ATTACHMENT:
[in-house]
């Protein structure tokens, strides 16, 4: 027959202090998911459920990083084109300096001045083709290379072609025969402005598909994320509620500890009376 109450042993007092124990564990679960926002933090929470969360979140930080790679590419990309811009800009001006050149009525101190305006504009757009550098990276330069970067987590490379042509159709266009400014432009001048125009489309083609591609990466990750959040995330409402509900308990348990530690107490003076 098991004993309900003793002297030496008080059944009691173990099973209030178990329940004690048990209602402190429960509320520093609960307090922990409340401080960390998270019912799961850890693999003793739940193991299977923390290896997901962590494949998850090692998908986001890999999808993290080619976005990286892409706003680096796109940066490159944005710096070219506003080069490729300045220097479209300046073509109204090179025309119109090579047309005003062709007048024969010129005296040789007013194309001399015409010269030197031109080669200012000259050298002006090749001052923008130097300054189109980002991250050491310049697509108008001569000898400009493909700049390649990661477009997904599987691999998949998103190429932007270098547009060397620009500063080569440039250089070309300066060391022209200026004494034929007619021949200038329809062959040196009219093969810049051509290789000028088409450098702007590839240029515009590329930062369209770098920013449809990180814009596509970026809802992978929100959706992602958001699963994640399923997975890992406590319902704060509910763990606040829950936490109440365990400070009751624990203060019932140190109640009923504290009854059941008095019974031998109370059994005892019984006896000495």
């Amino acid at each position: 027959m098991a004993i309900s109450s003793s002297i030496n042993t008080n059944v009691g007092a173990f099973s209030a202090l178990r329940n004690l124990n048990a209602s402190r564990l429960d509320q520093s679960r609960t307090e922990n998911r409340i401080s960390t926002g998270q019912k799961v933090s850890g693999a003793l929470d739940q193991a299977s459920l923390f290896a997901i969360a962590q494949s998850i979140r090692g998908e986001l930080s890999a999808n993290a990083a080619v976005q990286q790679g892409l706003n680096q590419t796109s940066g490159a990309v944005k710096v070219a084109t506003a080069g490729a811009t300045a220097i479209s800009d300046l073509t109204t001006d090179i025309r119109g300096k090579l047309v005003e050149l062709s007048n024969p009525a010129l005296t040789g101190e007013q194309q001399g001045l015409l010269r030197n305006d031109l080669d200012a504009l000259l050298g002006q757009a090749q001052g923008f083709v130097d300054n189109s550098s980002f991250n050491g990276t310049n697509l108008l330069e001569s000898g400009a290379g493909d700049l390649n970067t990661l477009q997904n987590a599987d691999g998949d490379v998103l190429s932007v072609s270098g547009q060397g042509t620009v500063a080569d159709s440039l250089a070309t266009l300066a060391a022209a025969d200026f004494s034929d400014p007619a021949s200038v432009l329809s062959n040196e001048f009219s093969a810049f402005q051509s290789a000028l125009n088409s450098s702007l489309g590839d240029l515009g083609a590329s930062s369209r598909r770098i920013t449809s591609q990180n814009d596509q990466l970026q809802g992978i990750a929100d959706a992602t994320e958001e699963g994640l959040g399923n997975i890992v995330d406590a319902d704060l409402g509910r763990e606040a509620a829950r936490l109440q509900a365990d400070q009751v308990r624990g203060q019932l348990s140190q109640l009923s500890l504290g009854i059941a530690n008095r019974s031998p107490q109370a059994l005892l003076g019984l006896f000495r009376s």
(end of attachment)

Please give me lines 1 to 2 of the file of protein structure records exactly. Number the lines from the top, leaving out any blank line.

[in-house]
């Protein structure tokens, strides 16, 4: 027959202090998911459920990083084109300096001045083709290379072609025969402005598909994320509620500890009376 109450042993007092124990564990679960926002933090929470969360979140930080790679590419990309811009800009001006050149009525101190305006504009757009550098990276330069970067987590490379042509159709266009400014432009001048125009489309083609591609990466990750959040995330409402509900308990348990530690107490003076 098991004993309900003793002297030496008080059944009691173990099973209030178990329940004690048990209602402190429960509320520093609960307090922990409340401080960390998270019912799961850890693999003793739940193991299977923390290896997901962590494949998850090692998908986001890999999808993290080619976005990286892409706003680096796109940066490159944005710096070219506003080069490729300045220097479209300046073509109204090179025309119109090579047309005003062709007048024969010129005296040789007013194309001399015409010269030197031109080669200012000259050298002006090749001052923008130097300054189109980002991250050491310049697509108008001569000898400009493909700049390649990661477009997904599987691999998949998103190429932007270098547009060397620009500063080569440039250089070309300066060391022209200026004494034929007619021949200038329809062959040196009219093969810049051509290789000028088409450098702007590839240029515009590329930062369209770098920013449809990180814009596509970026809802992978929100959706992602958001699963994640399923997975890992406590319902704060509910763990606040829950936490109440365990400070009751624990203060019932140190109640009923504290009854059941008095019974031998109370059994005892019984006896000495």